In a follow-up to a report on the pertussis situation on the Pacific island of Guam two weeks ago, The Department of Public Health and Social Services (DPHSS) received three new case reports of pertussis, or whooping cough in three children.
The newest patients include a 2 year old, 11 year old, and 12 year old child. This brings the total cases to 14 on the island.
Whooping cough is a highly contagious respiratory disease. It is caused by the bacterium Bordetella pertussis.
Pertussis is known for uncontrollable, violent coughing which often makes it hard to breathe. After fits of many coughs, someone with pertussis often needs to take deep breaths which result in a “whooping” sound (WATCH). Pertussis most commonly affects infants and young children and can be fatal, especially in babies less than 1 year of age.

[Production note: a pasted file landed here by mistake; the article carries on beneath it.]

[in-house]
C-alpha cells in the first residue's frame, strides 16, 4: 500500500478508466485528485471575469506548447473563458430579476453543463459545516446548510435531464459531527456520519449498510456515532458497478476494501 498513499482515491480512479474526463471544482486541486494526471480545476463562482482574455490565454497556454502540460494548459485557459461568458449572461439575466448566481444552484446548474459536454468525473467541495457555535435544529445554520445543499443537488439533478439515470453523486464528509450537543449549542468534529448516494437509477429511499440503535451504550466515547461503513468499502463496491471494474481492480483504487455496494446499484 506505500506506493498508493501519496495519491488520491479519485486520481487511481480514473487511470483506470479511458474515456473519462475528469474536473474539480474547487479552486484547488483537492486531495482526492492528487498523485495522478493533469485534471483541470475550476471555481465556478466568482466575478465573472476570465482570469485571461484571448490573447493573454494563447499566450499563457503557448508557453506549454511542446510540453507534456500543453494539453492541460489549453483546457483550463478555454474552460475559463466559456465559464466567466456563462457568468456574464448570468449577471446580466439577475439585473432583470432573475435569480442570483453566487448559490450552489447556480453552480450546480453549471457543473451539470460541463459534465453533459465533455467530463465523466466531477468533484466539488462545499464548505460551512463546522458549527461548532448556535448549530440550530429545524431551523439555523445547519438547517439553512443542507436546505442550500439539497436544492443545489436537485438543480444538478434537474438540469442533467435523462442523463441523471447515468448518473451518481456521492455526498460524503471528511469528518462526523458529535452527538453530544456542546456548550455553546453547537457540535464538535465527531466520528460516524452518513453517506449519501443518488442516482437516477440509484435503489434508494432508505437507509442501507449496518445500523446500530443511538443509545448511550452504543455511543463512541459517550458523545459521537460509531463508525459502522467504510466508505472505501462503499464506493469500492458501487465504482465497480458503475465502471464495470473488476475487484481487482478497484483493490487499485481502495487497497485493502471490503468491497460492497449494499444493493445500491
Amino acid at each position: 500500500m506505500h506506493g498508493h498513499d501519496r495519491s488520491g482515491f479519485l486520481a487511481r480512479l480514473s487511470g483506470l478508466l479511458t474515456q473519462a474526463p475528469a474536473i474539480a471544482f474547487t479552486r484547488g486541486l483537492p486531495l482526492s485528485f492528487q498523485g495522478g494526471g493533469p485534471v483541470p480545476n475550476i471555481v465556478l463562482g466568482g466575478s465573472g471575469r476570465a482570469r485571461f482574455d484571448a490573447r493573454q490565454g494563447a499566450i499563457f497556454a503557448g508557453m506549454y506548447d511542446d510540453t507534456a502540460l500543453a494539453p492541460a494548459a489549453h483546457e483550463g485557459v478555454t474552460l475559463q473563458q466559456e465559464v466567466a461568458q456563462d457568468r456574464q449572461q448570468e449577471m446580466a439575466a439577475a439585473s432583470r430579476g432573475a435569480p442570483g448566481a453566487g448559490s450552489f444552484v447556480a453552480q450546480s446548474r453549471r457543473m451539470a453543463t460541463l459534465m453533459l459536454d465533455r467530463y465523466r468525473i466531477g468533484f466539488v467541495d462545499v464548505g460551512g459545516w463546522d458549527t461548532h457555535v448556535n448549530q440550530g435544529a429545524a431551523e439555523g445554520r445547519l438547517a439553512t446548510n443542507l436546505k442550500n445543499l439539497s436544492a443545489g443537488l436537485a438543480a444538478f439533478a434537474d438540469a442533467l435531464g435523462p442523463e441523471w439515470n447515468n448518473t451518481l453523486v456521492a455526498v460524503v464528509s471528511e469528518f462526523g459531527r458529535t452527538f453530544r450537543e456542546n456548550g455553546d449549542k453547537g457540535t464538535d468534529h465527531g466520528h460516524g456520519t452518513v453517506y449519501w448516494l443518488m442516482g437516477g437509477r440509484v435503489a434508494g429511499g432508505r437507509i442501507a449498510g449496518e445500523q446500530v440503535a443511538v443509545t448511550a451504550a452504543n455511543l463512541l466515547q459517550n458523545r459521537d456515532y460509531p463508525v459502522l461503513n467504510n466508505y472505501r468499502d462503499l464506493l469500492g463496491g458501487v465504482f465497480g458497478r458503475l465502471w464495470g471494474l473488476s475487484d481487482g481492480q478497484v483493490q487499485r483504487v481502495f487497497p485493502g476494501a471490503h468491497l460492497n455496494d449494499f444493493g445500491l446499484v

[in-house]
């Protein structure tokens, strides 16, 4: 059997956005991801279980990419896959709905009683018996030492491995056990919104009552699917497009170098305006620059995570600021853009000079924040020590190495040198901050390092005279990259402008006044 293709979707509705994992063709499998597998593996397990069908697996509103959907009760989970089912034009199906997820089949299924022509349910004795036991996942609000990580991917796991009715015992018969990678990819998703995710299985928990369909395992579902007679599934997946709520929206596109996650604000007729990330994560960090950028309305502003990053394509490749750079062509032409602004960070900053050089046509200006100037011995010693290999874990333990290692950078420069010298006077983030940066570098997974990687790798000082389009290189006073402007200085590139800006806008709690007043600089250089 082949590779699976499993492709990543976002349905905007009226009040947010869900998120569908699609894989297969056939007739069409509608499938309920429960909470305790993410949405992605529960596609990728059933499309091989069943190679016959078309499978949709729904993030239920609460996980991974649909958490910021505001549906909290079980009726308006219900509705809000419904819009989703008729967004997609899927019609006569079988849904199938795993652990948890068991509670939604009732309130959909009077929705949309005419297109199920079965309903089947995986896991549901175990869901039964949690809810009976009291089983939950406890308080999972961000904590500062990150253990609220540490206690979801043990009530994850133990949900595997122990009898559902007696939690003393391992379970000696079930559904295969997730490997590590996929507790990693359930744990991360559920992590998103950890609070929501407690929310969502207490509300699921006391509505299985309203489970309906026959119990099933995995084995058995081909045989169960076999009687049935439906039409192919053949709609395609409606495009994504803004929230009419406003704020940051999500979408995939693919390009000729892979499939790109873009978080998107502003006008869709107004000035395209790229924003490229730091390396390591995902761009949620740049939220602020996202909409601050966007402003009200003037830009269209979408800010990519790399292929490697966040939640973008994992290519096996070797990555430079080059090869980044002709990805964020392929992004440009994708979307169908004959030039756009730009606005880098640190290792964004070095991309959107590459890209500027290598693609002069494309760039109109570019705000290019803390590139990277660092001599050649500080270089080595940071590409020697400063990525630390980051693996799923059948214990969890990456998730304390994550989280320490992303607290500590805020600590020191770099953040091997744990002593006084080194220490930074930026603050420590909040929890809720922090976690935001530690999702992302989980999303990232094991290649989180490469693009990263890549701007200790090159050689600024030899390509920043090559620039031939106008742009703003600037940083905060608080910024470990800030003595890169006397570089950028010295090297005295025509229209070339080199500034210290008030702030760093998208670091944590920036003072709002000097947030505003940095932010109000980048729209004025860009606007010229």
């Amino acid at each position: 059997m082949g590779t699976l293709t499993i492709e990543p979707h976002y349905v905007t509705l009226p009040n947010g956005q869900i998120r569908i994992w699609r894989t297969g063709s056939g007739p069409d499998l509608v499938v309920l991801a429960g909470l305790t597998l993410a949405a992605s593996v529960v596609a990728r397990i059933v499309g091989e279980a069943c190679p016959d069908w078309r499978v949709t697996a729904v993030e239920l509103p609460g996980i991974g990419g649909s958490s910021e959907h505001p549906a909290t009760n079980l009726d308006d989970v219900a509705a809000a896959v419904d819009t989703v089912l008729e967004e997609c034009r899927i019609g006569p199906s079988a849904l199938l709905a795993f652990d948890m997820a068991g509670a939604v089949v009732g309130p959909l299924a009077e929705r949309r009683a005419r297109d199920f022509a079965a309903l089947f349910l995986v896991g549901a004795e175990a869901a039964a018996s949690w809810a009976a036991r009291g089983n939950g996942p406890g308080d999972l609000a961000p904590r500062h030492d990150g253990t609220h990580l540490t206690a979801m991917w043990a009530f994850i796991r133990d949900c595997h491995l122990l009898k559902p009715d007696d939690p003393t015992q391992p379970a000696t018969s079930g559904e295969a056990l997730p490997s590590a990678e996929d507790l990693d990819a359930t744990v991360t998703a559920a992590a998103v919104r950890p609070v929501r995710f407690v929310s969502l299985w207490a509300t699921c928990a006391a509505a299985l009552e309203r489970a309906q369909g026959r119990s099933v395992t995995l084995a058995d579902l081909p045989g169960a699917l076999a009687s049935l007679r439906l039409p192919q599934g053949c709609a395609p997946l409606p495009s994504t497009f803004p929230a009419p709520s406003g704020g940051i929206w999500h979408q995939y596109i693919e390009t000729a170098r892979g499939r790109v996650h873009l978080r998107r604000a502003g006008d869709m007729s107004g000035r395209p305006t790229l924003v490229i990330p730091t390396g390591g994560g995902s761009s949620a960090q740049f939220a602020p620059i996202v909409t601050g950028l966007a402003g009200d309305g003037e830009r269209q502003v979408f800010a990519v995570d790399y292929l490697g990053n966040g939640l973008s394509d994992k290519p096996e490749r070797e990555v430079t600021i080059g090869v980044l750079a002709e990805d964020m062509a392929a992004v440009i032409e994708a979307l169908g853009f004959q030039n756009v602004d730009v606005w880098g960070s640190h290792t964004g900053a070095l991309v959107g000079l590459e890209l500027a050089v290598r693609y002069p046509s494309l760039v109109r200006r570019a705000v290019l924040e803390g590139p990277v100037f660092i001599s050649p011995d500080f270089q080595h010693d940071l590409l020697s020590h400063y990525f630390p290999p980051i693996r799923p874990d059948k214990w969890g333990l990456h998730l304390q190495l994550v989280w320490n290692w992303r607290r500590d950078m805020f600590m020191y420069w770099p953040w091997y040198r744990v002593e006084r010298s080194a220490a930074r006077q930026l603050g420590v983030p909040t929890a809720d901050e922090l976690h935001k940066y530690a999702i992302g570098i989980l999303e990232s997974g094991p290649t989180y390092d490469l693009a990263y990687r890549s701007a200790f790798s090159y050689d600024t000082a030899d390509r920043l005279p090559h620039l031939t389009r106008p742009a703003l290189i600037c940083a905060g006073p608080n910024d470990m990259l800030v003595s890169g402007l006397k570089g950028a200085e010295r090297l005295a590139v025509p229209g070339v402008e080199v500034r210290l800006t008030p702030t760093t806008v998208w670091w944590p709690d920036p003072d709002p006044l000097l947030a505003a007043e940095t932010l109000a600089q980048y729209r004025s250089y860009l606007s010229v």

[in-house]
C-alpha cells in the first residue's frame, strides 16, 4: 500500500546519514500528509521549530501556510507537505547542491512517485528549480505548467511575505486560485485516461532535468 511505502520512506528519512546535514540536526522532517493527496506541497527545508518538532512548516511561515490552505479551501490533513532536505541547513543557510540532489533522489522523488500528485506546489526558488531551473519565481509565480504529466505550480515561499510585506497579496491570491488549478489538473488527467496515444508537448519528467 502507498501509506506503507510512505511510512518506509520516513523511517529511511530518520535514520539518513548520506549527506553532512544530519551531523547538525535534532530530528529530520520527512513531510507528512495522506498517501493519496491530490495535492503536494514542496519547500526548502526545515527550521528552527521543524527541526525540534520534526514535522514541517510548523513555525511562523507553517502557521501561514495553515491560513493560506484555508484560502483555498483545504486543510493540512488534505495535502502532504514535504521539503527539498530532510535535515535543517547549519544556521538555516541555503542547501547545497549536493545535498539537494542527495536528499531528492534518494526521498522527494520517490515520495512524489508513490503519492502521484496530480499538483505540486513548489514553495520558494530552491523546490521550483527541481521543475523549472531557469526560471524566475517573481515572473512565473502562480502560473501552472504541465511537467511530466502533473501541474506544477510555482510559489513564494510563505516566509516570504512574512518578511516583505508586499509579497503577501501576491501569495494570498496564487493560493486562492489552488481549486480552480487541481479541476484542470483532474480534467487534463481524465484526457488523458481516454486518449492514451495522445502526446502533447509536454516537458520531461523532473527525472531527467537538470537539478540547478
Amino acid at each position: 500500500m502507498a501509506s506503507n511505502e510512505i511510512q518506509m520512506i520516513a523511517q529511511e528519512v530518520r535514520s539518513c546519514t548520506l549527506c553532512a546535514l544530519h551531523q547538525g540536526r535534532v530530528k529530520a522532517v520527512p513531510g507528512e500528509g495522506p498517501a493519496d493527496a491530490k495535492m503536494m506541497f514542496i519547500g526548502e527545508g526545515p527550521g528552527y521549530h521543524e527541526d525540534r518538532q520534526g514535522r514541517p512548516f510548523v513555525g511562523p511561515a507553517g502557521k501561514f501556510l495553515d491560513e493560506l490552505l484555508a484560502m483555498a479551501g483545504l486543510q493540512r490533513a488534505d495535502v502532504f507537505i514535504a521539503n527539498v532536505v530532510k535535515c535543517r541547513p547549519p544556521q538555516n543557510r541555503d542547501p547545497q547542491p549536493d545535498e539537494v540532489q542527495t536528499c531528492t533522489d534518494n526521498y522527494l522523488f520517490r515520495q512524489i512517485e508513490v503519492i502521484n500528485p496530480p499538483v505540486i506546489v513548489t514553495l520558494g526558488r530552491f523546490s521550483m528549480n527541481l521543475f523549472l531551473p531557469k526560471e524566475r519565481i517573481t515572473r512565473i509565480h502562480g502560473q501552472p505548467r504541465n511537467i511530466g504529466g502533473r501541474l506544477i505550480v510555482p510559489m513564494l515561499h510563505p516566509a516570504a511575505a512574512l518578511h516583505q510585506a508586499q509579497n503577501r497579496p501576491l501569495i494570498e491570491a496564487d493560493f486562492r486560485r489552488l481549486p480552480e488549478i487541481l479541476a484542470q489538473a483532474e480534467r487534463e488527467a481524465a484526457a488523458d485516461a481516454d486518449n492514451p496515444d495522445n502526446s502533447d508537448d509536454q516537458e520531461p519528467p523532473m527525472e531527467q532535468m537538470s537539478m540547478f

The best way to protect against pertussis is immunization.
There are vaccines for infants, children, preteens, teens and adults. The childhood vaccine is called DTaP, and the pertussis booster vaccine for adolescents and adults is called Tdap. Talk to your healthcare provider about getting vaccinated against pertussis and read more about pertussis prevention.